John Kaites: I would never defend a case like that. She's absolutely right. Those people should not be held liable for debts they don't open. It's only a two-page bill. This is not the medical health care bill of 16,000 pages. You can read the two pages and on line 4 it specifically asserts the rights of individual consumers by saying, in no case is a credit card holder liable for any charges or interest that result from the unauthorized use of the credit card. We want, we obviously want to protect legitimate rights.

Ted Simons: But do mistakes happen? And when those mistakes --

John Kaites: Sure.

Ted Simons: Who is responsible?

John Kaites: If a mistake happens, you call your credit card company and they by Federal law have to clear up the mistake. If you sue somebody and they fail to appear, that's the situation we are dealing with in this bill, but if they do appear, it says right in the bill, right here, on -- no, it says right in the bill -- here we go. That if you end up suing and you show up for your contested case, you are perfectly capable of trying a case under current law. So Veronika would be able to show on behalf of her clients and win that case. She would win that case every single time whether this law passed or not.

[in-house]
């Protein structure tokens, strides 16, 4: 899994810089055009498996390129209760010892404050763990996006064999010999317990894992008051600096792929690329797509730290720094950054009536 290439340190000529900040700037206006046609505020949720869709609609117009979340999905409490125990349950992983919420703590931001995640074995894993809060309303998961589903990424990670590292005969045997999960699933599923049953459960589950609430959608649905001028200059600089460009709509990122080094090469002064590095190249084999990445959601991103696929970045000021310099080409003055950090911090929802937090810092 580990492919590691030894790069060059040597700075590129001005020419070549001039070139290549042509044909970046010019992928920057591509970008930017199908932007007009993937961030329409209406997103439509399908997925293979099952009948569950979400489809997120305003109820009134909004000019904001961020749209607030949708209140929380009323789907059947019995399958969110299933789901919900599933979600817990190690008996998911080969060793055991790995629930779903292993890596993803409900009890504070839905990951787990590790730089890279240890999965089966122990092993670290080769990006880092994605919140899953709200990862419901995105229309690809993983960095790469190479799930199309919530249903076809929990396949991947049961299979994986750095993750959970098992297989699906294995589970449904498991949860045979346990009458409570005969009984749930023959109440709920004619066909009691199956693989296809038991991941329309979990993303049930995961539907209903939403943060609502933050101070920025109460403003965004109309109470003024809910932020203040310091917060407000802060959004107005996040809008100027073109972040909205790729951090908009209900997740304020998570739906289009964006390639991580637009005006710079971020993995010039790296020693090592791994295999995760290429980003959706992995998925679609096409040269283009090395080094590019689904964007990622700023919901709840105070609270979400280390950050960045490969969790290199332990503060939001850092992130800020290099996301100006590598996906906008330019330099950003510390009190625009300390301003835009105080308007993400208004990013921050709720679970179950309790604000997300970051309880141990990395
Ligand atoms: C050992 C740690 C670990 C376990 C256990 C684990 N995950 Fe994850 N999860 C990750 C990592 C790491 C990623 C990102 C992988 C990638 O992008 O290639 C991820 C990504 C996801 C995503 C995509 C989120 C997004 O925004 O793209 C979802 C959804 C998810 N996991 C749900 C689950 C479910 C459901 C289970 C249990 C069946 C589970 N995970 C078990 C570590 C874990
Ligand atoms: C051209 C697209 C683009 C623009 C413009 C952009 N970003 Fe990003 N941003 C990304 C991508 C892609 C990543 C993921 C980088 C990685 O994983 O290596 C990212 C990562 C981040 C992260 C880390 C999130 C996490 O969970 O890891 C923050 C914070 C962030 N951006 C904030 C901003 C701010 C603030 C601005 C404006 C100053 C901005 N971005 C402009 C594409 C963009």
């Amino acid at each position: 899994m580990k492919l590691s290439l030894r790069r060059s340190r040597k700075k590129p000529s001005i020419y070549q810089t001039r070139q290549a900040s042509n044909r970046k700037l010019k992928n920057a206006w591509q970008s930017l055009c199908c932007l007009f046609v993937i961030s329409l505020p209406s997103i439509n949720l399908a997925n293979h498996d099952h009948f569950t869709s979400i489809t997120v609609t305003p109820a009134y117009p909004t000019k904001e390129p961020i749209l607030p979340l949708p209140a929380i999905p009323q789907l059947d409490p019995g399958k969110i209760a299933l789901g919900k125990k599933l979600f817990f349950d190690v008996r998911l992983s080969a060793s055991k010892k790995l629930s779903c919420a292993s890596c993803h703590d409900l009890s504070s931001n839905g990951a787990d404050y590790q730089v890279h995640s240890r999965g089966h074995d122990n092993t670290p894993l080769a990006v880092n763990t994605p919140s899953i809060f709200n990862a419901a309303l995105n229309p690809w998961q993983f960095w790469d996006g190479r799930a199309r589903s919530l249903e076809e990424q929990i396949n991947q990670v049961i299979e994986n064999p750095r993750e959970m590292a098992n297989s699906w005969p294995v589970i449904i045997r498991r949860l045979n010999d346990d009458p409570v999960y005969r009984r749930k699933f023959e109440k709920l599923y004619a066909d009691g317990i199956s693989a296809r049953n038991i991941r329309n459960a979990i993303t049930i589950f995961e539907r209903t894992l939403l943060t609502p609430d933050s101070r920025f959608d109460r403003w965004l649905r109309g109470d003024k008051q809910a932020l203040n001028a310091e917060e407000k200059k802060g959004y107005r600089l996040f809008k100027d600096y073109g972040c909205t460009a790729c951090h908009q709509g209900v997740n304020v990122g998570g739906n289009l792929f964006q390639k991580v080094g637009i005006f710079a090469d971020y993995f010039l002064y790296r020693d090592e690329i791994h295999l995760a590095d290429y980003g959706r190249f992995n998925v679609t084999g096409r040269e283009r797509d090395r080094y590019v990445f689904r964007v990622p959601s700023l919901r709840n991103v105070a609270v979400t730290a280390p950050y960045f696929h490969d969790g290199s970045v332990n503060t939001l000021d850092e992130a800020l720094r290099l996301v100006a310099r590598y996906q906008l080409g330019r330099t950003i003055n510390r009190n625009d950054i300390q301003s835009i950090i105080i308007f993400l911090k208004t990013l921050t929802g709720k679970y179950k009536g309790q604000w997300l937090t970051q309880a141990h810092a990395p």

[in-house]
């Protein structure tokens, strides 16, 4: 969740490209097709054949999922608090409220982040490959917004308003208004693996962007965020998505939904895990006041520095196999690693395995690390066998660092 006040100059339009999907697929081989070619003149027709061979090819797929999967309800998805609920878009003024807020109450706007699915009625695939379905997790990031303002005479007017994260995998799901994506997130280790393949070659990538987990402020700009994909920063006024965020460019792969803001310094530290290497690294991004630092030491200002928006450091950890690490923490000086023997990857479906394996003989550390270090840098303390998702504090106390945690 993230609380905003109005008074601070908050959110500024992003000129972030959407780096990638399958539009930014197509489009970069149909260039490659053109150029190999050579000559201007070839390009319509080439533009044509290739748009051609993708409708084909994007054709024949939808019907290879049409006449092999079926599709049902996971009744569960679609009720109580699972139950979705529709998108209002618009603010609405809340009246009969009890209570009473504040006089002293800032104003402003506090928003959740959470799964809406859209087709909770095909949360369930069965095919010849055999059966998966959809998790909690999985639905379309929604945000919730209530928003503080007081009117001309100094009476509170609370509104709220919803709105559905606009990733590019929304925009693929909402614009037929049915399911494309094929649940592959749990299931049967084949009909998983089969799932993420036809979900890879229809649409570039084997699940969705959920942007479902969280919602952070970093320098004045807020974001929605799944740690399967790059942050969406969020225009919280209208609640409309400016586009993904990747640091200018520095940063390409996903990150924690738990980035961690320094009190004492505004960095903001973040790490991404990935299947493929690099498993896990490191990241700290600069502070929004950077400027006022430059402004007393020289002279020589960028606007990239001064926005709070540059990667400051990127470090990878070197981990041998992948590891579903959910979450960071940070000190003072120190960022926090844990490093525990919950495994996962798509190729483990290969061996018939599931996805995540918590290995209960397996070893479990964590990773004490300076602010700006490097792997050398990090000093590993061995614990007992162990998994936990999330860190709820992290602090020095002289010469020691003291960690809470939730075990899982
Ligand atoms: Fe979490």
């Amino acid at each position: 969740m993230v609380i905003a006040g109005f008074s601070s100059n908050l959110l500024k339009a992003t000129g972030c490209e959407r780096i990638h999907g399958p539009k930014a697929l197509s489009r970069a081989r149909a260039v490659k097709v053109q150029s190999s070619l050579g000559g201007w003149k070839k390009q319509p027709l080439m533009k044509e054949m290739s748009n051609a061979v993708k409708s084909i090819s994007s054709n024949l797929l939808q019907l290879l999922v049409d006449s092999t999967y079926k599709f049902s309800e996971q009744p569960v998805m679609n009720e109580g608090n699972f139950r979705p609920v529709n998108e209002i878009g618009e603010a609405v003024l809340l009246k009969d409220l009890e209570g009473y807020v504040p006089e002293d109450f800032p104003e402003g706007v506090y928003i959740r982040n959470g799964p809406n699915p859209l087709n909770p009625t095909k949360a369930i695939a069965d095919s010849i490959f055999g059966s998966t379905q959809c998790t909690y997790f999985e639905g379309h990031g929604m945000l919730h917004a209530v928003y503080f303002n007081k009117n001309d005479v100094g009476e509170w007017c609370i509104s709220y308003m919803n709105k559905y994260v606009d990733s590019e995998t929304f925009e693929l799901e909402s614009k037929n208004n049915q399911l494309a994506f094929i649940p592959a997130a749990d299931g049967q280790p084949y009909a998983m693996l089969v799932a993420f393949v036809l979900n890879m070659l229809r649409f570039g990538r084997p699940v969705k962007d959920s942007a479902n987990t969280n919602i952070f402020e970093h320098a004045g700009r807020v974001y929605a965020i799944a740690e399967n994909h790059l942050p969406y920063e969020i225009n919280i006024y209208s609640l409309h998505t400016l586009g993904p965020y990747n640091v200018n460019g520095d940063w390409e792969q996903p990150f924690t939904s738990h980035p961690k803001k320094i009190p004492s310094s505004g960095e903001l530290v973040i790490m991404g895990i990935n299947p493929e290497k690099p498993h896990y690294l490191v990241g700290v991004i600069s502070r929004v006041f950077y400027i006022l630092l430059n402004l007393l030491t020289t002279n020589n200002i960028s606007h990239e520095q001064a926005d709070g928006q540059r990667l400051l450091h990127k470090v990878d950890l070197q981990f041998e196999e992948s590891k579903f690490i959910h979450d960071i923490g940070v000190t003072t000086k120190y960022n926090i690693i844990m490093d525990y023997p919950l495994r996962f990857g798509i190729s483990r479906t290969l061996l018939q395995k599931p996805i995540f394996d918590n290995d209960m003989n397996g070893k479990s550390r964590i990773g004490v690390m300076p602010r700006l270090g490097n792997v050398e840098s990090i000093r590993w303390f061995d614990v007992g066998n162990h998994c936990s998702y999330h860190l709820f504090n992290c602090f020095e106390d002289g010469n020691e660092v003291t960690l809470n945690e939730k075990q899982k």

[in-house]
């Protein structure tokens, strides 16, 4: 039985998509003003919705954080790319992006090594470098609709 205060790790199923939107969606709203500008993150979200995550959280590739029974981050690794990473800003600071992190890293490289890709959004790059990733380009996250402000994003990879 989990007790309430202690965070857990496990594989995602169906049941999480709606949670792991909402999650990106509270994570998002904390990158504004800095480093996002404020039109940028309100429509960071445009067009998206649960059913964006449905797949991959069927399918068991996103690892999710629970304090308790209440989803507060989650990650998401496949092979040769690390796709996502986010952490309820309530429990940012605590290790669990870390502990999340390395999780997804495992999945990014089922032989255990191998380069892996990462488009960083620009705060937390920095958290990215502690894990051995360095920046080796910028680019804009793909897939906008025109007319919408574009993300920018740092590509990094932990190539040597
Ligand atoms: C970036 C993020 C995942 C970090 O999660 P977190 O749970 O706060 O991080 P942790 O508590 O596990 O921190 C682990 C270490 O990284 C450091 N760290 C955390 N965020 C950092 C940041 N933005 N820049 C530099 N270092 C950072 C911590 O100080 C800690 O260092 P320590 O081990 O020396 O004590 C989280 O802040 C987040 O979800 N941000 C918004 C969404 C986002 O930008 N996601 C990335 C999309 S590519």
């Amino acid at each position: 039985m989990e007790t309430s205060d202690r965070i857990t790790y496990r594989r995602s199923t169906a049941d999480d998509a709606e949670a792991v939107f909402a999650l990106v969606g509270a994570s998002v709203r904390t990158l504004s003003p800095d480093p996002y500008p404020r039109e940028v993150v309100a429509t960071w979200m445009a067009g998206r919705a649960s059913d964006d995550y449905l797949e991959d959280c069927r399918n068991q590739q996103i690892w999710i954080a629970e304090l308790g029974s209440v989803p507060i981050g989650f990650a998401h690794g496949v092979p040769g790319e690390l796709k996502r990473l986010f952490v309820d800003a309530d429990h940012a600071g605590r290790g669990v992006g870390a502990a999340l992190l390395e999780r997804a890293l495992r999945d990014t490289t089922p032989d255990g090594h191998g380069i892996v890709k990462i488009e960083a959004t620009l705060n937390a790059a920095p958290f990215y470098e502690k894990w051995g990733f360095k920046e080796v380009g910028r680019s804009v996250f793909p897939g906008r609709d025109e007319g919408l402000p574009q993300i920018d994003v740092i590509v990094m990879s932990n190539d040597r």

Ted Simons: What's wrong with that?

Veronika Fabian: Well, first of all, there's already protections. There's already rules of evidence, rules of contract law that are in place. A judge should have the discretion to make a decision whether the evidence that they are providing is sufficient to establish amount of the debt. Just so it's clear, I mean, the plaintiff already gets a lot of benefit when is there's a default situation. The contract is deemed, the breach is deemed credited. All they have to prove under the Arizona rules of evidence is the amount due under the contract. And the judge has been doing, judges want to do justice and they have been making these decisions based on what's competent evidence of the amount due for a long time and the legislature shouldn't be telling judges what is competent evidence.

Ted Simons: Please.

John Kaites: The question comes down to, if somebody charges a lot on their credit card, they don't pay the bills, they get sued, they get served and they don't show up in court, you do waive all those rights. Veronika is right. You waive all those rights because you don't show up. But if you show up here we ensure in here you have all your rights and we enforce them in the legislation.

Ted Simons: What does this bill do?

John Kaites: The problem is there's an inconsistency in the limited jurisdiction courts. These right small claims courts or the justice courts with how the damages have to be proved. If the case in controversy is only $1,000 or $1500, and I have to put on a whole damages case, it could cost me, $3,000, $4,000, $5,000 in a case where the other side didn't show up. This makes it more efficient to collect the debt to the benefit of all credit card holders.

Ted Simons: Does this address inconsistencies as far as judges are concerned?